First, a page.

Mark Meynell is a preacher and story teller; I'm told that he is good at both. In Cross-Examined he reflects on the story of the Crucifixion of Jesus. 'So what?' some may observe; 'There are scores of; books written about the Cross, do we really need another?' Well, let me note that this book I was well worth writing.

It isn't so much what he says - there's not a lot that's new; but it's the way he says it , (and you note I write 'says' rather than 'writes' for this book addresses the reader in the way that a good sermon does). I recommend it for reading as a devotional exercise, a chapter at a time with quiet for reflection after the reading. You can use it in a group, though take care that it does not become just another study book.

The book has eleven chapters spread over four sections. They are entitled 'Cross examined', 'Hard to accept, but hard to hide', 'Messiah: God's gift' and 'Raised to life: so live it!' Each chapter is introduced by a request that a Bible passage be read, that passage being foundational for what's to come. It is not expounded, but all that is said can be weighed against the background of the passage.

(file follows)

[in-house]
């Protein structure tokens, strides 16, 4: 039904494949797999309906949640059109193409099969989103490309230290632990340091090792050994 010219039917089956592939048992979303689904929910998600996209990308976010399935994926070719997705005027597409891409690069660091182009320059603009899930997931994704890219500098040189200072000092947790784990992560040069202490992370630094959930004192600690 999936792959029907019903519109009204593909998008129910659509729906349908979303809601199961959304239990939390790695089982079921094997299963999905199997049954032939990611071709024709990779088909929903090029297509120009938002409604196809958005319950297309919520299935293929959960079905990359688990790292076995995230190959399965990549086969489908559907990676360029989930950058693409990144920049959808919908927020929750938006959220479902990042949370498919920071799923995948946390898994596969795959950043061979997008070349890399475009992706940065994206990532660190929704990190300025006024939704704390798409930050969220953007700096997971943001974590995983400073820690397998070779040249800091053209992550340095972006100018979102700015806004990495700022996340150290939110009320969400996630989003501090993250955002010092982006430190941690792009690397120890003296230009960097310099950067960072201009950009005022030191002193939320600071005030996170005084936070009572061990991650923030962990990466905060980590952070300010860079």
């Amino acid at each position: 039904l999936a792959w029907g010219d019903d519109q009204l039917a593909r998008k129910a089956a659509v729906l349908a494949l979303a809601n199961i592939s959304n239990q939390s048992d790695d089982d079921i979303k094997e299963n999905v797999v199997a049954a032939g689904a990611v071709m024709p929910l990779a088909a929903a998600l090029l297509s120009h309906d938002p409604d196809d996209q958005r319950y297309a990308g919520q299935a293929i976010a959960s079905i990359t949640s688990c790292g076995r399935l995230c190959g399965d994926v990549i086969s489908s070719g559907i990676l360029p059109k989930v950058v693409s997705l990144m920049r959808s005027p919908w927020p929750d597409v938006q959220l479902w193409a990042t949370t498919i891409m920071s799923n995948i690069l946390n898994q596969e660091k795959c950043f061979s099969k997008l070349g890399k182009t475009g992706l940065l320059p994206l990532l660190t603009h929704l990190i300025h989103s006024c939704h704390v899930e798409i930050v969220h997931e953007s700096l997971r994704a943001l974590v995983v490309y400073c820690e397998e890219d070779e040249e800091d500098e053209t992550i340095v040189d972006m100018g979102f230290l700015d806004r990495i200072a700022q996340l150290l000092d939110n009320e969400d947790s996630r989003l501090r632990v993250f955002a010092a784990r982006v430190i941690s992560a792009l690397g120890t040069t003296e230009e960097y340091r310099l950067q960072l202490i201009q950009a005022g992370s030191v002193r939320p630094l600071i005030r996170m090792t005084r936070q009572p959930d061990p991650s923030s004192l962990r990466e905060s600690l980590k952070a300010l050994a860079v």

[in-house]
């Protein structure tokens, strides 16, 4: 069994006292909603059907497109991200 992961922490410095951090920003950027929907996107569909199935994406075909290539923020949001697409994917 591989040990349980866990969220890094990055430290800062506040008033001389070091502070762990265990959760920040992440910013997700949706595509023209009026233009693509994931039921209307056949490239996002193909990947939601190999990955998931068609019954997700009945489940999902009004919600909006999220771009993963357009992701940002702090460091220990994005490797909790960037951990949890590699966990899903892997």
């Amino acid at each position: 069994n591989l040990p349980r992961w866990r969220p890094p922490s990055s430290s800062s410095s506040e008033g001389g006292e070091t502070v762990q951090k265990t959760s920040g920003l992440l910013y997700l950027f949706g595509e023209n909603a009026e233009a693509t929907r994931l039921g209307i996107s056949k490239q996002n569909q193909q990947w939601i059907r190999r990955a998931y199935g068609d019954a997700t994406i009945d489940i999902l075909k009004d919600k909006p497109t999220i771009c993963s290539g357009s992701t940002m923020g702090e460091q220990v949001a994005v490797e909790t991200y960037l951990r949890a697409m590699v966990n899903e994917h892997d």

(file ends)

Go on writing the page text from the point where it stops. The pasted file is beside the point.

It so happens that I am writing this in mid-September shortly after the terrorist attacks n New York and Washington. Chapter 3 has a peculiar relevance; entitled 'United Nations' its focus is on sin. Here you will find Cecil Rhodes and Somerset Maugham, the Countess of Huntingdon and Madonna rubbing shoulders with one another, all against the background of Romans 3:9-20 and Genesis 2:9-3:7.

Each chapter ends with a helpful bullet point summary which enables the devotional reflection which ensues. The summary of chapter three is Sin affects everyone. Sin effects every part of us, from our emotions, thought-life and will, to our words and actions. Sin gives us all an inherited desire to "be like God" and live independently of our Creator'.

As you can see, I liked it! In act when I read Cross-Examined I found that the cross examined me.